When I first started going back to church I got involved in a mentoring program at one of the schools in Bridgeport. If I am honest, those teens were “untouchables” to me at first. What could I really offer these teens anyway? They were rough around the edges, rude, and didn’t really have any manners. Over the years I was involved in the program, there are a few moments that really stood out to me where doing what was at first uncomfortable made me realize that under the rough edges these teen had REALLY big hearts, and underneath it all there is love and the desire to matter and to be loved. There was one night we had to have a little mediation session between two of the boys (one of the boys named Matt). In the middle of our attempt at mediation, Matt say’s “roach!” I thought he was calling the other boy a name, until I realized that there was a cockroach running across the floor! I think I jumped on the chair I was sitting on and screamed like a school girl. You remember that question that I asked myself, “what would I really offer these teens?” That event opened a lot of genuine laughter between us, and revealed to them that we all have our “things”… even if one of my “things” is being terrified of bugs. Another person that stands out is Chanelle. We bonded over The Hunger Games books. I had no intentions of reading the books because of what it was about, but when I found out she was reading it, I told her I would, as well, so we can discuss it. It ended up creating in us a bond that wasn’t there before. On an end of year outing, I drove her home, and as she got out of the car she said “hold on a minute… I’ll be right back”. She was gone for what felt like 10 minutes, but she came back with a bunch of flowers. She had gone to her grandmother’s garden to hand pick flowers for me.
I have been struggling calling this blog “The Untouchables”, because in a way I feel like it is rude. But if we are honest, we can feel this way about others at times. But you want to know what Jesus teaches? The untouchables are not untouchable at all. They are children of God, longing to be accepted and loved. Longing for someone to say hello to them, or to show them the love of Christ. I probably miss opportunities to show Christ’s love more than I take them, and probably because of excuses. If we are desiring to follow Christ, we need to step out of our comfort zone and step away from our excuses to love those that God puts in our path.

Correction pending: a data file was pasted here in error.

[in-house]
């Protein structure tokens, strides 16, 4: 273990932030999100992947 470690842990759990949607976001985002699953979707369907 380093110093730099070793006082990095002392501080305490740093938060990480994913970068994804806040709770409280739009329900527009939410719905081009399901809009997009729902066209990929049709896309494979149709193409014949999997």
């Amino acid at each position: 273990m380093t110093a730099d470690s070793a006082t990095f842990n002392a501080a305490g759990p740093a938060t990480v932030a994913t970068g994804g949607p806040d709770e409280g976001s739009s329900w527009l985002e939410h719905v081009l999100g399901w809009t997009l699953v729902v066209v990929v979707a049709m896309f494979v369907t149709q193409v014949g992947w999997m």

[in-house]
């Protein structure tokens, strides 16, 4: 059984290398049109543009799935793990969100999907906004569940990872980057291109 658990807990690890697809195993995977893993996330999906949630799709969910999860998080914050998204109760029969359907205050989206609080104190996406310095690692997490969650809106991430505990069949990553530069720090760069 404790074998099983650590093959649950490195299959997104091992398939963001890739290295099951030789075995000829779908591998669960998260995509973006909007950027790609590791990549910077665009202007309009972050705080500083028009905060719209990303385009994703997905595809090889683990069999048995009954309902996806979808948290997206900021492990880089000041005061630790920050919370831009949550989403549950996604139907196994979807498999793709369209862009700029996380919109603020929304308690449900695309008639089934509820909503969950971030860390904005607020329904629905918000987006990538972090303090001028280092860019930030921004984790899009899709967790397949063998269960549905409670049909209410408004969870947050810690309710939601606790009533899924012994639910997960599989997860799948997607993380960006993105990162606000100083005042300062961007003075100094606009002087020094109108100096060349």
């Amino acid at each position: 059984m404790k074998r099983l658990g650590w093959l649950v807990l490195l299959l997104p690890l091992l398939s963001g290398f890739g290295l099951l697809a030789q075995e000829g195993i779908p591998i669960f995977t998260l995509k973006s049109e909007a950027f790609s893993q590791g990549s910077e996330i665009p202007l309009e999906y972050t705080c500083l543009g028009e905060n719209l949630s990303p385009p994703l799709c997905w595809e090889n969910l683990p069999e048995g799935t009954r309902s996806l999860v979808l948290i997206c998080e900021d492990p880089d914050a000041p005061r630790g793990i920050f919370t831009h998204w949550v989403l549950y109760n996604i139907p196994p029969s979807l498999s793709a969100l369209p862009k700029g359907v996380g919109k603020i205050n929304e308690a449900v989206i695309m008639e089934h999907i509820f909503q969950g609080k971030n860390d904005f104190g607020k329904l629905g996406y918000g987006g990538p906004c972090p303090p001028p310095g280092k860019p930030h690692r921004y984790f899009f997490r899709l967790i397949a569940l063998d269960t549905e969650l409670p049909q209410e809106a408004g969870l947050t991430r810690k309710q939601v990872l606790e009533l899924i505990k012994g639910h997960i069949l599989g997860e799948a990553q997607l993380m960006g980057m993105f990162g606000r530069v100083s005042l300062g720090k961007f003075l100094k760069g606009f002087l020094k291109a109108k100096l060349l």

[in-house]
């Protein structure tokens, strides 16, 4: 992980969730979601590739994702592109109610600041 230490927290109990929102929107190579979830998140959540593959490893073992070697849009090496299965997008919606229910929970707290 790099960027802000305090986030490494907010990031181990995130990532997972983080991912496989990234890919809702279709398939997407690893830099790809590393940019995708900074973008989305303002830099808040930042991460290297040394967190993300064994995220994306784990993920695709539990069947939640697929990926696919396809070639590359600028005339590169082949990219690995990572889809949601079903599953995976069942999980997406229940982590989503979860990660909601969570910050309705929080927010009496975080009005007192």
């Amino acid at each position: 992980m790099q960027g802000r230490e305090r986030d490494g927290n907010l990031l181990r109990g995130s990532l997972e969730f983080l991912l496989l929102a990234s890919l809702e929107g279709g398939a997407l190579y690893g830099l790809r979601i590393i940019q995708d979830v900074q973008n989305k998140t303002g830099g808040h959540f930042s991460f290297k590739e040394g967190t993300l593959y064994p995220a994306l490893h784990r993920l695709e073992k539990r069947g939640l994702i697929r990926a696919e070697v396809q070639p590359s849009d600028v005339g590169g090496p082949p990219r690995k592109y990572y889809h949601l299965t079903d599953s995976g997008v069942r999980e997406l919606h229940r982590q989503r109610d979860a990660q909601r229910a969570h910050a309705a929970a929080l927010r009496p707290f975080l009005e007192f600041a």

So what are some ways to easily put this into action? Let me offer a few suggestions:
- Always be aware of who is around you. Mike will sometimes take Charlie to get bagels on Sunday morning, and there is usually a homeless guy sitting outside the bagel shop. Mike will always get him something to eat. It would be easy to pass him by, but it would only take a couple minutes to offer him a meal. Sometimes when we have bought food for those living on the streets they have been open to receive prayer as well.
- My friend keeps a snack bag in her car to pass out to those that she comes across in her travels. She noted that her small group made these together to have ready to hand out. As you can see on the right, it is easy to put together, and just as easy to pass out! Side Note: a great addition to this bag would be to put tracks in it.
- Consider getting a small group of people together to help out at a soup kitchen. This time a year, those who come to the kitchens for meals would love a warm friendly face to say hello to.
So, what could you really offer to those in need? Your time, and your self. Where ever you are…whoever God puts in front of you, remember that they are loved by a relentless Father!